STEVE: If empathy is a kind of communication or understanding that is felt, rather than thought, then artists excel at empathy. Artworks can operate both in a realm of language and in the ineffable—and this precognitive space is also where empathy occurs.

Empathy’s flip side is judgement. In a group therapy situation, you learn to stop judging your neighbor, and to listen and allow yourself to experience what that person is saying.

 

Xenia Simos’s work from the Parallels: Holding Space Show

 

3. The first TAR exhibition, Parallels: Holding Space, showcased your work as individuals after a year of personal and collaborative art-making and reflection. The second exhibition, Parallels: Unfolding Space, is a collaboration not just with each other, but also with the people attending the show. Your experience with TAR seems to be an ever-expanding circle touching people well beyond the work of an individual artist. What do you hope to accomplish in that connection?

ORION: We are letting people inside TAR, and I hope to establish a lighthouse for the art culture in Atlanta that stands for supporting our artists on a deeper level. The whole year is an extremely intimate experience; therapy comes with a lot of confidentiality. This second show is an expression of what it was like inside TAR. I mean that for better and worse, with expansion and vulnerability. We worked to unfold an experience of art that exists inside a particular container. This residency was contained with therapeutic intent, and this is being brought to the three nights, Connect-Unfold-Release. In the first night, the viewer gets to experience layers of the residency that help them connect with themselves.

XENIA: I think part of the intention of TAR was to build a creative community that saw value in and benefited from the interdisciplinary exploration of art and therapy. Going through the residency magnified the communal aspect, and made clearer that TAR sought to establish a new art culture. Connecting with other artists, viewers and anyone in the community that has an interest, is the residency’s way of doing just that.

JULIE: I am always wanting to normalize conversation about mental health. Between uneven insurance coverage for treatment and societal stigma, many people can’t afford or will never seek out a therapeutic relationship, which is a shame, because it’s something I think nearly everyone could benefit from. This exhibition is an opportunity to share some of that experience, to show how it intersects with other aspects of life, and perhaps overturn assumptions about what therapy can be.

4. “Space”—understood both metaphorically and literally—plays a large role in the description of the TAR program and even appears in the title of both exhibitions. After your year together, how do you understand “space” in relation to the artistic and therapeutic process? Does it play a role in your own individual art?

ORION: Therapy is an art form in the practice and performance of the science of psychology. I see myself as a space holder when I step into the therapeutic relationship. It it my job to curate a space that allows for unconditional positive regard, vulnerability, safety, risk taking, confrontation, and in the end a therapeutic intent. Therapeutic intent is a large concept, but it means in this moment for me that after we process and go deep we gather awareness of what is in front of us and make a choice to move forward, towards the growth work, towards connecting, and often doing what is hard but supports us to be the self we want to be in the future.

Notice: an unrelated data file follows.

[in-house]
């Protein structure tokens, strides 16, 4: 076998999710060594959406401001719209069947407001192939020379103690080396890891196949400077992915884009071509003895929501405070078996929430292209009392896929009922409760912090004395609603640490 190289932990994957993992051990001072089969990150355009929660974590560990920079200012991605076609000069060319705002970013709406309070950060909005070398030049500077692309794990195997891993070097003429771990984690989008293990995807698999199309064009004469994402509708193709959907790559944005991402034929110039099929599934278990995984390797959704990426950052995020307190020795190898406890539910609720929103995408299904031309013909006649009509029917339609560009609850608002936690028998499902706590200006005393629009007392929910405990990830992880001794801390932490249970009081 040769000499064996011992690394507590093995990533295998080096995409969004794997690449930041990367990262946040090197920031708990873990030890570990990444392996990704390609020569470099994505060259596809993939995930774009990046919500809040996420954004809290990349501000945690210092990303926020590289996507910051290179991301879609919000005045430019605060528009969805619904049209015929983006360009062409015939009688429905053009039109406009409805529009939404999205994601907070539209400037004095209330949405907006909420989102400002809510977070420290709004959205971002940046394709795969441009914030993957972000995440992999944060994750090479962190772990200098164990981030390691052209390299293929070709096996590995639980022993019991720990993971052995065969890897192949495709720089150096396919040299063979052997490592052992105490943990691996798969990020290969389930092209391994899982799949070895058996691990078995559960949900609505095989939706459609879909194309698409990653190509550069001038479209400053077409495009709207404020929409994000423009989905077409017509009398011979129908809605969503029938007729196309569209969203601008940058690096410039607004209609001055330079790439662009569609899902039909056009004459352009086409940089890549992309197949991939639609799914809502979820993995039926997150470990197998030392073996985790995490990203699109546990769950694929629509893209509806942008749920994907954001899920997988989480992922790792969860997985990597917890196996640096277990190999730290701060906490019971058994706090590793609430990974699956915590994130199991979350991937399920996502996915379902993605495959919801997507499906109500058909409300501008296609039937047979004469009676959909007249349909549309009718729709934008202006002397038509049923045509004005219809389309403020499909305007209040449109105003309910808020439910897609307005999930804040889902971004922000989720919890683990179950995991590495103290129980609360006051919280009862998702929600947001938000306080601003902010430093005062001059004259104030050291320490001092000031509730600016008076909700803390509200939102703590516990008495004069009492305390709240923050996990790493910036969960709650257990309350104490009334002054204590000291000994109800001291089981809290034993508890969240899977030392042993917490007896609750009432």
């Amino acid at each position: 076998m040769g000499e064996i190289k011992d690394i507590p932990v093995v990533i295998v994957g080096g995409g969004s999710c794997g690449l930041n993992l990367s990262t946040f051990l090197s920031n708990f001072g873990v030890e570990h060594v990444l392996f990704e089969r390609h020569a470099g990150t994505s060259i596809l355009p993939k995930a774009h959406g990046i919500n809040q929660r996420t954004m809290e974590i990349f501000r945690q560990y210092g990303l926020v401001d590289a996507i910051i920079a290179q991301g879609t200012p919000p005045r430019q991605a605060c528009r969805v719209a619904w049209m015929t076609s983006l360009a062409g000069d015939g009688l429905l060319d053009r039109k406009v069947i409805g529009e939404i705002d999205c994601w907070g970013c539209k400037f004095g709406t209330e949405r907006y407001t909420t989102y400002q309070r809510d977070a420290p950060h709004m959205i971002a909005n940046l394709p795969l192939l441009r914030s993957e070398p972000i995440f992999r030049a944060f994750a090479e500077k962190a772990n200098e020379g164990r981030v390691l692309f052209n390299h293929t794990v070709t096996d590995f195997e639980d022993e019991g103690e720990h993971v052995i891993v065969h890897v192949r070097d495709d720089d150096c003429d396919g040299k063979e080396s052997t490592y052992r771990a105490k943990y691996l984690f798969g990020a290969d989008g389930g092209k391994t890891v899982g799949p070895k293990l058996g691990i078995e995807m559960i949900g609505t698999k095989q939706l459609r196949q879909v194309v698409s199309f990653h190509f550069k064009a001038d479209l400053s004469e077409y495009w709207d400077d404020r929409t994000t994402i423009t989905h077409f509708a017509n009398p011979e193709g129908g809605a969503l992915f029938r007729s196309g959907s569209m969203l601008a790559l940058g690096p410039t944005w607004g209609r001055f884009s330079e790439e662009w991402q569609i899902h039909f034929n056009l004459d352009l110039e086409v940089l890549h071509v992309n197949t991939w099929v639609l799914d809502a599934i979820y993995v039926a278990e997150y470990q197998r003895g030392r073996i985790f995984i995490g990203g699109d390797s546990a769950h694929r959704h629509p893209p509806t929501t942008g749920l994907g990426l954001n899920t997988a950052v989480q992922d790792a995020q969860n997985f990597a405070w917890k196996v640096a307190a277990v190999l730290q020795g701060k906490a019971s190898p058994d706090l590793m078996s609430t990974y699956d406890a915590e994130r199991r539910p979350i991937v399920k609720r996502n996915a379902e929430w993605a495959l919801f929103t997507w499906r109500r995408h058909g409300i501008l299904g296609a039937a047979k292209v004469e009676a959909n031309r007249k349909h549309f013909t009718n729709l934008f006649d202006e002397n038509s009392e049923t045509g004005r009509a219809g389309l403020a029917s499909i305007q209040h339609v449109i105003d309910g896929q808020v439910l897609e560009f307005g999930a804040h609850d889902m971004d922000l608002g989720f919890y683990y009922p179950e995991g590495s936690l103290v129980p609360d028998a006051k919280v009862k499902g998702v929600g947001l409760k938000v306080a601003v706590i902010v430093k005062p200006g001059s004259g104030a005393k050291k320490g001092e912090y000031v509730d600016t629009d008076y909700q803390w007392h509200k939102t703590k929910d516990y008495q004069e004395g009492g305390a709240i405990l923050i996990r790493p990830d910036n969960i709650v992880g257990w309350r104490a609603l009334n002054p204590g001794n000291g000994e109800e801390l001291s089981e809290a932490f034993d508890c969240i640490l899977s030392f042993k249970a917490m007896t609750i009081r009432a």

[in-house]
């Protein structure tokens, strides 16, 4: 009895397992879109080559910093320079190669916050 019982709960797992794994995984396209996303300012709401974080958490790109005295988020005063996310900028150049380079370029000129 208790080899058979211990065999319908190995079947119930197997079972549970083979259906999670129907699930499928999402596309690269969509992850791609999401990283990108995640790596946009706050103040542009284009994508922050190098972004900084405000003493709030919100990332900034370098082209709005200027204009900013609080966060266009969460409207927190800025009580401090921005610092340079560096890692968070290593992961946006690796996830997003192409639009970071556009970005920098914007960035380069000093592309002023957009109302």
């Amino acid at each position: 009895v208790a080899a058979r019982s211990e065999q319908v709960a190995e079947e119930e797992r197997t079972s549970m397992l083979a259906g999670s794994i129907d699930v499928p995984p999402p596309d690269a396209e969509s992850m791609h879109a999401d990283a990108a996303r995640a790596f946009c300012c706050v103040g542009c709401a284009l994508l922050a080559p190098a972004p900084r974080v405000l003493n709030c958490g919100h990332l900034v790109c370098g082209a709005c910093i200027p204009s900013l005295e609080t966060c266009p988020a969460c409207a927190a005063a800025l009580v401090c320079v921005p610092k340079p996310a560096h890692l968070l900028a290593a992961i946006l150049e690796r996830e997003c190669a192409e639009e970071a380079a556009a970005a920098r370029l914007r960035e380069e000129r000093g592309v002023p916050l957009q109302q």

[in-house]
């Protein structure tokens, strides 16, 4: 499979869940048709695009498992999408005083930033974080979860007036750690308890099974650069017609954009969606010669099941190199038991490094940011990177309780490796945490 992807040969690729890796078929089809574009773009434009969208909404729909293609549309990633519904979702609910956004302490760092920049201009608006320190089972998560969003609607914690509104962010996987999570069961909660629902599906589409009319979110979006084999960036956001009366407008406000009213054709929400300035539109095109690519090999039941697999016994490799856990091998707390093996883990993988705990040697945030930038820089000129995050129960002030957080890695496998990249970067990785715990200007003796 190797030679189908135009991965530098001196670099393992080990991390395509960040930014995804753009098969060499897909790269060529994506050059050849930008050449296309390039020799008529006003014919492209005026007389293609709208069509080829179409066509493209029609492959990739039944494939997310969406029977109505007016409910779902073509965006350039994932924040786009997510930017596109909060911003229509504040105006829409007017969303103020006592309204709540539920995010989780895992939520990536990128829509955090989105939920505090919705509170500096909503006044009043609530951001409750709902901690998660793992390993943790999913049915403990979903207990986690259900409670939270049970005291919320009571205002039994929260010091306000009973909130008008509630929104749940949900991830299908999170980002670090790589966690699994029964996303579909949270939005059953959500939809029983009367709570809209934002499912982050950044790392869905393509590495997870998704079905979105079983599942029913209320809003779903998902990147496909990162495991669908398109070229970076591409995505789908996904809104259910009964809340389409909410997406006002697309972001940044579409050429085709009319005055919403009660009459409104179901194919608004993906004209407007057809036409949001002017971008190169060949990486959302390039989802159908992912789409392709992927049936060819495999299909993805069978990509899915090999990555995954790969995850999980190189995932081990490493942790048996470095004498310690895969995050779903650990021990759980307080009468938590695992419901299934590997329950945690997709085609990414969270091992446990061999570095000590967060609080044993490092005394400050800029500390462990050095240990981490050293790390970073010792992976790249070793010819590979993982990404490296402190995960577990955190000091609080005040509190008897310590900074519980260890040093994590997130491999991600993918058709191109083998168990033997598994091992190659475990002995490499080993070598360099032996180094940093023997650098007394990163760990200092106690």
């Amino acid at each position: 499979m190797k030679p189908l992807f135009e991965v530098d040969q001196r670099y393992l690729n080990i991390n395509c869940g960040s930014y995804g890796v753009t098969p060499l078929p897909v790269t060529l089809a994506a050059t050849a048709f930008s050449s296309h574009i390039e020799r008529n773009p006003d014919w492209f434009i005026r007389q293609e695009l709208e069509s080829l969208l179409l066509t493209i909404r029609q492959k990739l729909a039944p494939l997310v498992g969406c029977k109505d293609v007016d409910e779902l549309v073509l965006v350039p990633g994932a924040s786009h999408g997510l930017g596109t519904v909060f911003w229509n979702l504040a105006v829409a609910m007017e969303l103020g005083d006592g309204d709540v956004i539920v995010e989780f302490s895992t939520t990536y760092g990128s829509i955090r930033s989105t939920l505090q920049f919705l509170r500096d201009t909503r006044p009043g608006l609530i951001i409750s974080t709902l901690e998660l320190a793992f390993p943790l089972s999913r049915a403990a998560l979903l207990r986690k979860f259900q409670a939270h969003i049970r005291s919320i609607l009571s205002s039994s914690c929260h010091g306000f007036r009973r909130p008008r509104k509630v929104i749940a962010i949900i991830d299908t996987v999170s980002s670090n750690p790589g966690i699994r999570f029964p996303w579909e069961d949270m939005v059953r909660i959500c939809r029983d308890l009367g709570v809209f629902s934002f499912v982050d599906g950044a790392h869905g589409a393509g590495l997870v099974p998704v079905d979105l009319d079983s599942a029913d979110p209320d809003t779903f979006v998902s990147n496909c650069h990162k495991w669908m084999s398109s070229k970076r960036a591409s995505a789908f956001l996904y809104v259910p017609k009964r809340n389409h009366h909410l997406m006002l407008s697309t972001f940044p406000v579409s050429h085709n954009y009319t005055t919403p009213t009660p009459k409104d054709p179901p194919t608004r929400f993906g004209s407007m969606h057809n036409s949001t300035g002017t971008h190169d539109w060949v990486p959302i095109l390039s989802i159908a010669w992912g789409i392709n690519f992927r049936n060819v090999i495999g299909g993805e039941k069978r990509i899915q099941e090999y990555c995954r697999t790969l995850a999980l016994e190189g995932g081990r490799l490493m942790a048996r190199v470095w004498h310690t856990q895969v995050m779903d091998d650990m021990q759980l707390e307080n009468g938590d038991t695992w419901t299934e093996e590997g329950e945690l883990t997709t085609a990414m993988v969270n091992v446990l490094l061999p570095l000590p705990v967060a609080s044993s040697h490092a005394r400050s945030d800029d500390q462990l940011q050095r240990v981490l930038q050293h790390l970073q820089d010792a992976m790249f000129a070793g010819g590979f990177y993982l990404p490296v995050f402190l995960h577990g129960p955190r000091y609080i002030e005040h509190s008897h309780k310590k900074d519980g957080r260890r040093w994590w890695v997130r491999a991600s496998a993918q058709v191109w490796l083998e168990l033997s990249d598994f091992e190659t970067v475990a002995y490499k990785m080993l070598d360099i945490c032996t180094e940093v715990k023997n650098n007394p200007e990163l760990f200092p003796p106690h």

XENIA: Space is my medium; and everything I do revolves around the visceral experience of it. Expressing mental spaces into physical ones through metaphor is what I was developing before TAR, even if it was not as clear to me then. After a year in the residency my relationship with space has only deepened more. I now understand it as something necessary to any process. Whether it is artistic or therapeutic in nature, space is what gives room for that process to unfold. It is something fluid that shifts to the process’s needs, and experienced on multiple levels. Throughout this year, I have learned to expand and retract myself accordingly, adjusting to my life and my creative process.

JULIE: When you “hold space” for someone you are allowing them to be just as they are without judgment or trying to change their feelings. You’re giving them room to express their truth. Artists have to remember to hold space for themselves. If you judge every thought and impulse as they arrive, if you try and change what you’re doing to something you think you should do instead of what is true to yourself, you’re not holding space for your work to develop.

Our first exhibition, Holding Space, let each of us be as we are and express our own truths. In Unfolding Space we are opening up a new dimension and creating a wholly new space collaboratively, and we’re inviting other people to let us hold that space for them to step into.

STEVE: When Sun Ra sings “space is the place,” he’s equating Outer Space with the freedom to become what you will be, where imagination is the force that creates the world.

One of Google’s definitions of space is “a continuous area or expanse that is free, available, or unoccupied.” This can mean allowing physical and mental space for your collaborator to do their thing—to trust that your colleague is going to make a contribution that is amazing and unexpected.

Another definition is “the dimensions of height, depth, and width within which all things exist and move.” In this sense, I see the art gallery as that container, and I am covering the gallery walls with burlap as a way to contain, focus, and amplify the energy of what we do in there.

 

Steven L. Anderson’s work from Parallels: Holding Space show

 

5. The sacred or language associated with the sacred plays a role in the discourse about TAR’s projects. The visitors to the second series of exhibitions (Parallels: Unfolding Space) will participate in shared rituals designed by the artists, ultimately aimed toward the process of healing. The last show ends with the artist as “sacred practitioner” inviting people to join her in washing away their troubles in a tank of salt water with the intention to begin anew. Do the processes of art-making and/or therapy contain aspects of the divine (however understood) for you? If so, what do you see as the connection?